In Russia, even Christmas is at war

Posted Dec 22 2022 at 17:22

The snow-covered streets, the glittering Christmas decorations in the parks of Moscow: all the magic that surrounds the end-of-year festivities takes on a special dimension in Russia this year. War, this word that Vladimir Putin refuses to pronounce and that it is even forbidden to use, is remembered by every passer-by. As the “Guardian” reports, in Moscow’s Gorky Park where a Christmas village has been set up like every year, decorated with wooden huts and fir trees adorned with balls and white lights, we can see large letters that have nothing to do with the spirit of Christmas: Z and V. The famous Z (for “Zapad”, “west” in Slavic) is the rallying sign that flourished in Russia after the invasion of Ukraine, as a sign of rallying to the policy of the Kremlin . The V stands for Vladimir Putin. At the entrance to the park, a Z is notably decorated with the colors of the ribbon of Saint-Georges, another symbol commonly used to support the war.

“The city brought them in and placed them here,” said a cashier at a shop near the park. “I wish they hadn’t,” he breathes. It is that in the opinion, the conflict with the Ukrainian neighbor seems less and less well accepted. A form of weariness and fatigue took hold of part of the population, especially among the youngest. “ One of the points of concern comes from the fact that the older ones, who make up the bulk of the electorate and the elites, decide in place of the younger generations how they should live and even how they should die,” notes Andrei Kolesnikov, senior researcher at the Carnegie Endowment for International Peace, quoted by the “Guardian”.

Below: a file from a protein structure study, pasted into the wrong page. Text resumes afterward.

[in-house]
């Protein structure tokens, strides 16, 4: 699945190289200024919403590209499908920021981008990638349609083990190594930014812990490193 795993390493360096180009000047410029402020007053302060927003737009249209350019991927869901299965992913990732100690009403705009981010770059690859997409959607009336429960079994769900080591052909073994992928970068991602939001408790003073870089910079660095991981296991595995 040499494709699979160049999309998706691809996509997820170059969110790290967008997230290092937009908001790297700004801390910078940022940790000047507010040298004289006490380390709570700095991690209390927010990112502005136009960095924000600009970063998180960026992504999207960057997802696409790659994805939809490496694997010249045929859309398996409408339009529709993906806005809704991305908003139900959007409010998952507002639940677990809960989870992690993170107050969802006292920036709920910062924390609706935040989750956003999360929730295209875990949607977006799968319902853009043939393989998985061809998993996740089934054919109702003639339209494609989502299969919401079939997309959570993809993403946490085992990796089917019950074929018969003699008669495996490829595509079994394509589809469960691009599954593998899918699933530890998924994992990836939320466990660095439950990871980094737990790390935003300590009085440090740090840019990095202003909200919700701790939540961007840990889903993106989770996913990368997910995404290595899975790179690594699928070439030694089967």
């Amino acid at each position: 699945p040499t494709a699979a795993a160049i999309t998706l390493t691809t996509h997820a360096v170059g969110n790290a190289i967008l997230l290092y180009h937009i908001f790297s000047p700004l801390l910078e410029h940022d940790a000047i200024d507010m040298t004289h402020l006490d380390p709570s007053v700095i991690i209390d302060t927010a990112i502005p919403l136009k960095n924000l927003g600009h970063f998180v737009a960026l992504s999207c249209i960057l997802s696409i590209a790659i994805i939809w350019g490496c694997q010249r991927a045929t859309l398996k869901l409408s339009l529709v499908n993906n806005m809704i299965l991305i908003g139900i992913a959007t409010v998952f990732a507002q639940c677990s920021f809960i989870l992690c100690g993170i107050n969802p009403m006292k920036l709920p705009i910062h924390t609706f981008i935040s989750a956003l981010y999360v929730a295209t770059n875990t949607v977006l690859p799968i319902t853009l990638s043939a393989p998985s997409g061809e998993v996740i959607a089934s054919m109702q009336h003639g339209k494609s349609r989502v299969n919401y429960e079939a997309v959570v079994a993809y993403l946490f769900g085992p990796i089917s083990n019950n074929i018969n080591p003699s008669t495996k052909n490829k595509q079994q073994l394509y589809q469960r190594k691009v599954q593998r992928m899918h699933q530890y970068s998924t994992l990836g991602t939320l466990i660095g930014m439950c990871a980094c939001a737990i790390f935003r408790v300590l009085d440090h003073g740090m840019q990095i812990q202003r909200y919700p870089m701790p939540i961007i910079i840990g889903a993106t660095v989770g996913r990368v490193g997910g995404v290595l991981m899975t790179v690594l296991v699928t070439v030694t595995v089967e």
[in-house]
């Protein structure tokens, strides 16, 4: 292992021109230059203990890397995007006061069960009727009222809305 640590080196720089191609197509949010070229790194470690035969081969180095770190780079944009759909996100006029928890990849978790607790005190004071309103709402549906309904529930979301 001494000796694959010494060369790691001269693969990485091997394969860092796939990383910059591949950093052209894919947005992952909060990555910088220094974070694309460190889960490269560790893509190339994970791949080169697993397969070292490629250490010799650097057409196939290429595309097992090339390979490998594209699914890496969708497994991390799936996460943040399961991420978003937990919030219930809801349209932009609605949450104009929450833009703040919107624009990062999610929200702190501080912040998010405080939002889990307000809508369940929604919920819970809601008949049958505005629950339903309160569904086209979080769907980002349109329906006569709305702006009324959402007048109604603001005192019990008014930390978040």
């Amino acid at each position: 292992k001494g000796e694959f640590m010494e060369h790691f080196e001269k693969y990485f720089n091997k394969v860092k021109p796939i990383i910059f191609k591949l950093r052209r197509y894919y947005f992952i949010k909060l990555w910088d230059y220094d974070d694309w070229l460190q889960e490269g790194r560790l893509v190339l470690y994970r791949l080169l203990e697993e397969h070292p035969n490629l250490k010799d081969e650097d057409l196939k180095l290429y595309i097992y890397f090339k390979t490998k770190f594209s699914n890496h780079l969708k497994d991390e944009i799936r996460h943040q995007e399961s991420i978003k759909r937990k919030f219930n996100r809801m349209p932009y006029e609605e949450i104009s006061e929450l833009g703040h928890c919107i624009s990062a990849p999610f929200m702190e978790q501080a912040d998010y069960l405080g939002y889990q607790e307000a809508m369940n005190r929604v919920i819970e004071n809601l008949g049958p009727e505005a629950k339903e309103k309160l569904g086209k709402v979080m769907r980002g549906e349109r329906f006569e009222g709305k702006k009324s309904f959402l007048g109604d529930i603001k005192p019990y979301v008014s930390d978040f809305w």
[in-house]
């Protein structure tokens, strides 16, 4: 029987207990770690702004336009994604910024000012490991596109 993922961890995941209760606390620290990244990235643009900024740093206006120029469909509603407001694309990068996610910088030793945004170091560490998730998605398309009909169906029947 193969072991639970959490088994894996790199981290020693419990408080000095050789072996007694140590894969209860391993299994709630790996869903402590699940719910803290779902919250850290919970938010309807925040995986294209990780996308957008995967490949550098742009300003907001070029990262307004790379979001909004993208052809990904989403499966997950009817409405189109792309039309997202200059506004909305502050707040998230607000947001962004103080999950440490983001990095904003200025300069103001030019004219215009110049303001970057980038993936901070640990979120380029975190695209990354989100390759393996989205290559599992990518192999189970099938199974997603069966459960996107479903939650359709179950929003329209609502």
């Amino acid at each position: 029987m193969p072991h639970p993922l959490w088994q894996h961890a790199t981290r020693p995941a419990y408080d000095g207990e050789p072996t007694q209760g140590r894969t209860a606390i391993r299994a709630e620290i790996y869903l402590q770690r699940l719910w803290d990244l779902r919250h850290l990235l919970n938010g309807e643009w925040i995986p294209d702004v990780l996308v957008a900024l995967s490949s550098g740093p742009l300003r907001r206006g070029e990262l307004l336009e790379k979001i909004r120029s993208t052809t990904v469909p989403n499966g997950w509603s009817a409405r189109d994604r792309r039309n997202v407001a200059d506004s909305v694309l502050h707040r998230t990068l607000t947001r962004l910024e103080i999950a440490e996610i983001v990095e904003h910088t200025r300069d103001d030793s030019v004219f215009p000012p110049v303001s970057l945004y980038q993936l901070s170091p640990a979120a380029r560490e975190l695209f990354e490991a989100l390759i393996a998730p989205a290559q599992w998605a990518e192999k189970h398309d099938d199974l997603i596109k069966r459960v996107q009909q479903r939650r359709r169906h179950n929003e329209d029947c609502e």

Festivities canceled

If the consequences of the war in Russia are of course not comparable to what the Ukrainians endure on their territory, the tension in the Russian population is palpable. Christmas pots in companies are becoming rare, in particular so as not to risk talking between colleagues about the subject of war, which has become increasingly divisive. Several local festivities, traditionally organized at the end of the year, have also been canceled.

The fireworks that were set off in Moscow to celebrate the city’s 875th anniversary, as Russian troops retreated after a Ukrainian army counter-offensive in Kharkiv, caused outrage among the population. In the aftermath, dozens of cities announced they would scale back their New Year celebrations for fear of provoking anger.

Even Vladimir Putin seems to be stepping back, not really knowing what posture to adopt. He will not participate in the traditional hockey game that is played every year in Red Square. And the marathon press conference he gives at the end of the year has also been canceled, a way to avoid the awkward questions that could have been asked about the growing difficulties of the Russian army in Ukraine.

In Russia, even Christmas is at war